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My Yii Book Update

November 3, 2011

I’ve received a few comments and questions lately about my intentions to write a book on the Yii framework. I’ve never formally discussed the idea, and so it seems like it’s about time I do so.

I first started using the Yii framework about two and half years ago. I’ve never been much of a framework person, but Yii really felt right to me, quite similar to Ruby on Rails, which I also always liked. Being a writer, after learning to use the framework, I wrote an introductory series on the subject, which has been quite popular. In all modesty, many have suggested it’s the best documentation available. In fact, the creator of Yii liked my series so much that he listed it prominently on the official Yii documentation page (it’s now under tutorials). Some time after writing that series, I started thinking about writing a full book on Yii, because that’s what I do.

When I decided to write a book on Yii, I figured I’d self-publish it, for a couple of reasons. First, even though I have a wonderful relationship with Peachpit Press, I’m not sure they’d want to do a book on Yii, as the market is kind of small. Second, even if Peachpit would publish such a book, I doubt I’d make much money on the project, considering the small market. By comparison, if I self-publish, I can make 4-5 times per book what I’d make if I went through a publisher. The higher per copy amount could be enough to make up for the smaller sales, ending up with a project that’s financially worth my time to do (sorry to be crass about the money, but writing a book is a lot of work and I do have bills to pay!). Fourth, I’ve been intrigued about self-publishing for some time. And, fifth, self-publishing would give me the opportunity to distribute the book in unique formats and channels, such as a chapter at a time.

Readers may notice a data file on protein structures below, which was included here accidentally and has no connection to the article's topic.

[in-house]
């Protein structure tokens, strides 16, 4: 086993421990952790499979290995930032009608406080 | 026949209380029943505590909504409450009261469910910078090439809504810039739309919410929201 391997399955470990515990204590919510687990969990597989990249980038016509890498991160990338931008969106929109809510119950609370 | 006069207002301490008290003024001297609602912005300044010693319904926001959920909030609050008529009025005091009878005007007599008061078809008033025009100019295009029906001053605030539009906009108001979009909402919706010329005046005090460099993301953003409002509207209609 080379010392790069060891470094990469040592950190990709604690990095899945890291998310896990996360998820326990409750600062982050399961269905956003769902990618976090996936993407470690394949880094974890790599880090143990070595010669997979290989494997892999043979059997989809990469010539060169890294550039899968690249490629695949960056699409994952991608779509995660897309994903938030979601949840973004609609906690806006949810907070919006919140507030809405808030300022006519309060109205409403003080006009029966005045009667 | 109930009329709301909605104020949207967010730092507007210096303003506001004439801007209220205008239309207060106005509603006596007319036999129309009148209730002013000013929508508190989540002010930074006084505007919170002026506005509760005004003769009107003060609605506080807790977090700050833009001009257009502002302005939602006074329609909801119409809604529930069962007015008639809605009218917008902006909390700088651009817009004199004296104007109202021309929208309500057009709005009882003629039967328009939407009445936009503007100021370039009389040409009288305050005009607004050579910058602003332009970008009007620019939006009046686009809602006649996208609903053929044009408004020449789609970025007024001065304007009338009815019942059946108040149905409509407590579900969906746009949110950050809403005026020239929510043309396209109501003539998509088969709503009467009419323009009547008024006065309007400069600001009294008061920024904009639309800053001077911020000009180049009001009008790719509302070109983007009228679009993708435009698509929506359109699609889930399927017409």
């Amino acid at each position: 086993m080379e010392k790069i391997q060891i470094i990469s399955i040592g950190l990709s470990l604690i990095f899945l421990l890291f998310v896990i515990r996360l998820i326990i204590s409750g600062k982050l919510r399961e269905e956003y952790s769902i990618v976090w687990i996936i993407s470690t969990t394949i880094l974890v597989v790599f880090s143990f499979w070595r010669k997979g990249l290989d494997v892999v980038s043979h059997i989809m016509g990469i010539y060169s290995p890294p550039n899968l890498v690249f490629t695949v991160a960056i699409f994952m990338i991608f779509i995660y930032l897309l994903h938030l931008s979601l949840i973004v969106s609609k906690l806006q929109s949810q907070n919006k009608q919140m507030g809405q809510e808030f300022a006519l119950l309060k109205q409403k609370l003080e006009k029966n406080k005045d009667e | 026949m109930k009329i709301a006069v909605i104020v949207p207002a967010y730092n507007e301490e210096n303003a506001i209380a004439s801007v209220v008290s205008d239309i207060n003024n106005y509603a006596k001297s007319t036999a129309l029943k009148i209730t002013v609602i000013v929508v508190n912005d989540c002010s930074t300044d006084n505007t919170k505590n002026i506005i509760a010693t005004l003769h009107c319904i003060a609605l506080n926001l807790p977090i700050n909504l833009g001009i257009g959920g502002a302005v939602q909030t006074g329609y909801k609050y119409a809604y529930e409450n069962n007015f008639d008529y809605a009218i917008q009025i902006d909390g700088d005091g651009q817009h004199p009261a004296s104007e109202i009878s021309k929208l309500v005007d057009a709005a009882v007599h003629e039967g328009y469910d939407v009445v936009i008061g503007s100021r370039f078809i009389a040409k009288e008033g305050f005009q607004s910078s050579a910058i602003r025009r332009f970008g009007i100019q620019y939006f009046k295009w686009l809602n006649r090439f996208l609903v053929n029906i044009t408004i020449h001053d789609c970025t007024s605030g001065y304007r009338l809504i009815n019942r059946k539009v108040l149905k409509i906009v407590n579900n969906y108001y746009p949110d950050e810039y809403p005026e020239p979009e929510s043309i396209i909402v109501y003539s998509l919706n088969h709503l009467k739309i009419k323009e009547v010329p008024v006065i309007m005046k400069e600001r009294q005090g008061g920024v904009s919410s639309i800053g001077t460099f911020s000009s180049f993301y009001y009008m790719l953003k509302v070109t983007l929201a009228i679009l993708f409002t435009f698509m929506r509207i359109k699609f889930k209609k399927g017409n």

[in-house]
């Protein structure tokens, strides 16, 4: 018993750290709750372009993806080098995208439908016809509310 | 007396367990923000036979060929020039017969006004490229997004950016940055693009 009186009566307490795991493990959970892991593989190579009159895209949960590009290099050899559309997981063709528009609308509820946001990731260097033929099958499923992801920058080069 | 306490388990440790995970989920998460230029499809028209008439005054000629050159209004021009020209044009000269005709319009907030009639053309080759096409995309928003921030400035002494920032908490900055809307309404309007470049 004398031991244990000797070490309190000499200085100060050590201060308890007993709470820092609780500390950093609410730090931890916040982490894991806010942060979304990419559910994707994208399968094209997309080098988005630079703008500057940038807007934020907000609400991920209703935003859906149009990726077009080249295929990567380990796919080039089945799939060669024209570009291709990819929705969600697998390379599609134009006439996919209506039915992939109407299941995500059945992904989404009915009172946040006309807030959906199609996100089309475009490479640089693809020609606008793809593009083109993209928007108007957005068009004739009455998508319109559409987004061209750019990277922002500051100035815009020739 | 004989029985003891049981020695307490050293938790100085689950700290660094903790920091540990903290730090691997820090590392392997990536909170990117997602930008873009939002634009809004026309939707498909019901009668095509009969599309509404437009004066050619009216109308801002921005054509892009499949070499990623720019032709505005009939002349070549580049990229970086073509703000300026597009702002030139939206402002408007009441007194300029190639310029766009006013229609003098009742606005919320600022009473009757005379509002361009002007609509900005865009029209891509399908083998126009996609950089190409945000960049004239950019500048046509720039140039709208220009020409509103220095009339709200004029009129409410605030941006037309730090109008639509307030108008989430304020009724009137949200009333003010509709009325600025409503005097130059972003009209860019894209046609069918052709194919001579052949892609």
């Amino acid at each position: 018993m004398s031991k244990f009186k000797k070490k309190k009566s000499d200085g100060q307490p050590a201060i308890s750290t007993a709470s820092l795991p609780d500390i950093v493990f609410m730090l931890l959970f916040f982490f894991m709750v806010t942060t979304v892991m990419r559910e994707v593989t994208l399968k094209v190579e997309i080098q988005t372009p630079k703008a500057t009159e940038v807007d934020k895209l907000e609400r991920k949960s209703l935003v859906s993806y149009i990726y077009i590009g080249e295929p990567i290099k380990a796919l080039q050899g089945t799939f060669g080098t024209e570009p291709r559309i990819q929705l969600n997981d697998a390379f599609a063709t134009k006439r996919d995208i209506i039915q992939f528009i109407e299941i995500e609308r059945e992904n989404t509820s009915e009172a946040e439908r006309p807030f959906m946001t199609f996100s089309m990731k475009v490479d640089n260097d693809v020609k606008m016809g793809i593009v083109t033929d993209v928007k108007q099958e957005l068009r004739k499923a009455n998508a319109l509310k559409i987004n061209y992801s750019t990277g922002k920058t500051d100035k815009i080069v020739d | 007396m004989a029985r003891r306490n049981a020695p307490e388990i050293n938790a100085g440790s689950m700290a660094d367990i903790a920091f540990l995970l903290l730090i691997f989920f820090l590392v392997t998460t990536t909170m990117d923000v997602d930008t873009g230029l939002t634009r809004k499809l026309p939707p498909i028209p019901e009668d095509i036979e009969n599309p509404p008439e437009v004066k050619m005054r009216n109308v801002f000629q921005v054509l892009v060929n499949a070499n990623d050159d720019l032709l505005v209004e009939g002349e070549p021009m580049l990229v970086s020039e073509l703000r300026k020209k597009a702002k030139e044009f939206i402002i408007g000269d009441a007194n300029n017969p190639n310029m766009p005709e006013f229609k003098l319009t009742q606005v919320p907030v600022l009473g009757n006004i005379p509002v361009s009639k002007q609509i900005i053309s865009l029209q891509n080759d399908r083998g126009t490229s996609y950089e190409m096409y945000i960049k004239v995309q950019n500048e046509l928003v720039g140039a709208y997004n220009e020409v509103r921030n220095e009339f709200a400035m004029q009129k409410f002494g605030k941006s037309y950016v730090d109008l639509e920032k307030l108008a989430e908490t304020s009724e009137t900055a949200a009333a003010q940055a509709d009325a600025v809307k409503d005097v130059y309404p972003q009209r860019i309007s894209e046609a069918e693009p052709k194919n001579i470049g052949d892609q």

If I had my act together (which is to say, if my life were other than it is, in about ten ways), I would have been on the ball and published this book a year or more ago. Sadly, that has not been the case. I keep fairly busy work-wise, and I don’t actually have the time (due to personal constraints) to put in 40-hour weeks, so it’s really hard to add new projects, especially on the level of an entire book. Moreover, self-publishing means no guaranteed money, so I’d have to not do paying work while not making money working on the Yii book, which is a tough situation to be in.

All that being said, it is still my intention to write and self-publish a book on Yii. The only question is: when? This is the question I’m getting asked a lot lately. Before I do anything towards a book on Yii, I still have to:

  • Finish my Modern JavaScript: Develop and Design book (which I’m weeks late on as is)
  • Write one more article in support of my PHP and MySQL for Dynamic Web Sites: Visual QuickPro Guide (4th Edition) [I’ve written two out of three articles, but I’m weeks late on that, too.]
  • Come up with a list of videos to do in support of my Modern JavaScript: Develop and Design book
  • Actually do those videos
  • Continue doing the Web development and other work I have for my clients

So…yikes. Don’t get my wrong: I’m quite fortunate to be busy, but yikes! I’ll be crying if I haven’t finished all of the above by the end of this year, which means in theory I can begin the Yii book at the beginning of 2012. However, I have the third edition of my PHP 5 Advanced: Visual QuickPro Guide due at the end of April. That does give me four months, but I’d like actually make that deadline for a change (my publisher is wonderfully understanding, but…).